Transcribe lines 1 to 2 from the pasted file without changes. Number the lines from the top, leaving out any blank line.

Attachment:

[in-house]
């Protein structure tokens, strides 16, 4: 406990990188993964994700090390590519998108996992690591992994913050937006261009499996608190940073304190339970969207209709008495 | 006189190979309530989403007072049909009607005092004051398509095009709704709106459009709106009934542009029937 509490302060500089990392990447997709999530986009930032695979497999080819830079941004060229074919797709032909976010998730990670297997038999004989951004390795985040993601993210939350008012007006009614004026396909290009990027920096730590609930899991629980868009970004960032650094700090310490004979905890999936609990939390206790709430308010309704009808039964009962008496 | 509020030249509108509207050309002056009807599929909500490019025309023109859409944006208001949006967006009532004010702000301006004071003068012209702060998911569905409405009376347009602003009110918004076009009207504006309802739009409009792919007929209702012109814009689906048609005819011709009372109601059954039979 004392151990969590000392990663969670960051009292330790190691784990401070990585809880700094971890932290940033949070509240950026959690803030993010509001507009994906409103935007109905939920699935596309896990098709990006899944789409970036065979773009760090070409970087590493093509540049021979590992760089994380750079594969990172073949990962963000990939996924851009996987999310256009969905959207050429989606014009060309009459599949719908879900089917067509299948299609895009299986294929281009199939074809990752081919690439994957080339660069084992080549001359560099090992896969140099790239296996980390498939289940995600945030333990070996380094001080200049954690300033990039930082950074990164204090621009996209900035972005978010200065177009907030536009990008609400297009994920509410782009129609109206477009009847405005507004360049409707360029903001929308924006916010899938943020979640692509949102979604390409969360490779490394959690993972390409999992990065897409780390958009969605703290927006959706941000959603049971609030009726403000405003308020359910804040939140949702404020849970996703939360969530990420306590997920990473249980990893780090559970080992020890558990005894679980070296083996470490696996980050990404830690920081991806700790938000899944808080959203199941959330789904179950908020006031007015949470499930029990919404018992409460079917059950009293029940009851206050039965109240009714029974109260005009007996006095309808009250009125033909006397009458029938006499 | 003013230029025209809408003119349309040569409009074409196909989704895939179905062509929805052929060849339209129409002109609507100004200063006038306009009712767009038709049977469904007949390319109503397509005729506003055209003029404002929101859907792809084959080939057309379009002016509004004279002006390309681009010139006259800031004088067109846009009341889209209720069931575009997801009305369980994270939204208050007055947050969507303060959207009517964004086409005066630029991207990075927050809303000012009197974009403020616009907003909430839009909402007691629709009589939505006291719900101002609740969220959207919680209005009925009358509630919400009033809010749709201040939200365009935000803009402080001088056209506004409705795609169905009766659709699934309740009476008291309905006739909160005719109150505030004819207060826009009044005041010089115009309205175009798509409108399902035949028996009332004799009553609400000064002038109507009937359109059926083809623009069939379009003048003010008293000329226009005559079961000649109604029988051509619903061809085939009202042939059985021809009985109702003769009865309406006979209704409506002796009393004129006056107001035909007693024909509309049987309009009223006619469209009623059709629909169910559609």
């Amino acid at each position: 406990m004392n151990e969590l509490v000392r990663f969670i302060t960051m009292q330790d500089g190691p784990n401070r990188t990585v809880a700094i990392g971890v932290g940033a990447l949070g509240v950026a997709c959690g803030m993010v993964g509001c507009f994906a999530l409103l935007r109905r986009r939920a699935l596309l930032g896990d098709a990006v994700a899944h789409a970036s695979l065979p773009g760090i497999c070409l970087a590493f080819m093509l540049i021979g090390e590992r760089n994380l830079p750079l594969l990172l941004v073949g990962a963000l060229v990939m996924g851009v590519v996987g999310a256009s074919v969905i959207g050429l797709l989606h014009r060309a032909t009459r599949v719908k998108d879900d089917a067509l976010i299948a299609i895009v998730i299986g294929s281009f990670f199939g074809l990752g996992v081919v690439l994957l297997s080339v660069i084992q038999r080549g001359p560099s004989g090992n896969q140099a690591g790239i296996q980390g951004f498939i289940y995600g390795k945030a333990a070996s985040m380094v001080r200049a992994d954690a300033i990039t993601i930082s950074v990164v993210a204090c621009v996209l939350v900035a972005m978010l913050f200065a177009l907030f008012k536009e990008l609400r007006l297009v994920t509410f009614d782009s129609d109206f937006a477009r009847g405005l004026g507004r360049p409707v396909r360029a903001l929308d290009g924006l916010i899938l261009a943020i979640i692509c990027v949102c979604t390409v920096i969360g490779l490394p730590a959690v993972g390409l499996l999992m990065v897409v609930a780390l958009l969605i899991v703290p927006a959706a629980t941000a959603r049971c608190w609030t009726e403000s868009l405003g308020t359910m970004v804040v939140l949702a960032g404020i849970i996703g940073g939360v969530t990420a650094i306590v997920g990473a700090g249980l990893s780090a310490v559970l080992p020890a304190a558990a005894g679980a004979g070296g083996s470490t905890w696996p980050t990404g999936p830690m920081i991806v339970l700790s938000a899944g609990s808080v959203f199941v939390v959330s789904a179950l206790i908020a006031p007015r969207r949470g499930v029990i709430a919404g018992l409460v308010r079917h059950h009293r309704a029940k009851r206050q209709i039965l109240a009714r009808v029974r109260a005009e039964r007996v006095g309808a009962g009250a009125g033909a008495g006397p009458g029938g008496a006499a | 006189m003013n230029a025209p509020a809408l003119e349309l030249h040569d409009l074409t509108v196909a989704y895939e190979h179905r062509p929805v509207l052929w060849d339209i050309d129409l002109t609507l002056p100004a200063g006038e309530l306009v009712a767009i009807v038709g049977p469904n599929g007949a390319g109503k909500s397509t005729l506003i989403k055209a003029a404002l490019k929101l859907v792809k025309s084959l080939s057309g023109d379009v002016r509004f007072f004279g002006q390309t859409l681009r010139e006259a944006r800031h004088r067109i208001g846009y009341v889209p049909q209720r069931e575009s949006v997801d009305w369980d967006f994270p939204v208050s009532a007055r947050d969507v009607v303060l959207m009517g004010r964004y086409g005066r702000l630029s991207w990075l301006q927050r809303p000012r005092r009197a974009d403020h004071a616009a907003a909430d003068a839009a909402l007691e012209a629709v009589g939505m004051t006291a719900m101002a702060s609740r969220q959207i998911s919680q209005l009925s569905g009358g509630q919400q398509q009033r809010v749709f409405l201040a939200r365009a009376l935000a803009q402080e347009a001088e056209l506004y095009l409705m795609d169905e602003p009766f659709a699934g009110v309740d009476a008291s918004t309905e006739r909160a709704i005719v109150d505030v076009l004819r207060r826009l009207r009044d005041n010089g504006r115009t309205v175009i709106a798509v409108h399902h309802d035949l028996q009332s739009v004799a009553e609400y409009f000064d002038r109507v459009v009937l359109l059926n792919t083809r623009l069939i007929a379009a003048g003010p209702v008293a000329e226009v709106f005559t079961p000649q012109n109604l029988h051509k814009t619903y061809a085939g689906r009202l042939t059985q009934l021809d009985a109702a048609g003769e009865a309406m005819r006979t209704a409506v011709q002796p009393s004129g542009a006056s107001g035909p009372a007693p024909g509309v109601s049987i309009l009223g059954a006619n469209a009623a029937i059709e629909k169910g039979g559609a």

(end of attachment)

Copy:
[in-house]
């Protein structure tokens, strides 16, 4: 406990990188993964994700090390590519998108996992690591992994913050937006261009499996608190940073304190339970969207209709008495 | 006189190979309530989403007072049909009607005092004051398509095009709704709106459009709106009934542009029937 509490302060500089990392990447997709999530986009930032695979497999080819830079941004060229074919797709032909976010998730990670297997038999004989951004390795985040993601993210939350008012007006009614004026396909290009990027920096730590609930899991629980868009970004960032650094700090310490004979905890999936609990939390206790709430308010309704009808039964009962008496 | 509020030249509108509207050309002056009807599929909500490019025309023109859409944006208001949006967006009532004010702000301006004071003068012209702060998911569905409405009376347009602003009110918004076009009207504006309802739009409009792919007929209702012109814009689906048609005819011709009372109601059954039979 004392151990969590000392990663969670960051009292330790190691784990401070990585809880700094971890932290940033949070509240950026959690803030993010509001507009994906409103935007109905939920699935596309896990098709990006899944789409970036065979773009760090070409970087590493093509540049021979590992760089994380750079594969990172073949990962963000990939996924851009996987999310256009969905959207050429989606014009060309009459599949719908879900089917067509299948299609895009299986294929281009199939074809990752081919690439994957080339660069084992080549001359560099090992896969140099790239296996980390498939289940995600945030333990070996380094001080200049954690300033990039930082950074990164204090621009996209900035972005978010200065177009907030536009990008609400297009994920509410782009129609109206477009009847405005507004360049409707360029903001929308924006916010899938943020979640692509949102979604390409969360490779490394959690993972390409999992990065897409780390958009969605703290927006959706941000959603049971609030009726403000405003308020359910804040939140949702404020849970996703939360969530990420306590997920990473249980990893780090559970080992020890558990005894679980070296083996470490696996980050990404830690920081991806700790938000899944808080959203199941959330789904179950908020006031007015949470499930029990919404018992409460079917059950009293029940009851206050039965109240009714029974109260005009007996006095309808009250009125033909006397009458029938006499 | 003013230029025209809408003119349309040569409009074409196909989704895939179905062509929805052929060849339209129409002109609507100004200063006038306009009712767009038709049977469904007949390319109503397509005729506003055209003029404002929101859907792809084959080939057309379009002016509004004279002006390309681009010139006259800031004088067109846009009341889209209720069931575009997801009305369980994270939204208050007055947050969507303060959207009517964004086409005066630029991207990075927050809303000012009197974009403020616009907003909430839009909402007691629709009589939505006291719900101002609740969220959207919680209005009925009358509630919400009033809010749709201040939200365009935000803009402080001088056209506004409705795609169905009766659709699934309740009476008291309905006739909160005719109150505030004819207060826009009044005041010089115009309205175009798509409108399902035949028996009332004799009553609400000064002038109507009937359109059926083809623009069939379009003048003010008293000329226009005559079961000649109604029988051509619903061809085939009202042939059985021809009985109702003769009865309406006979209704409506002796009393004129006056107001035909007693024909509309049987309009009223006619469209009623059709629909169910559609």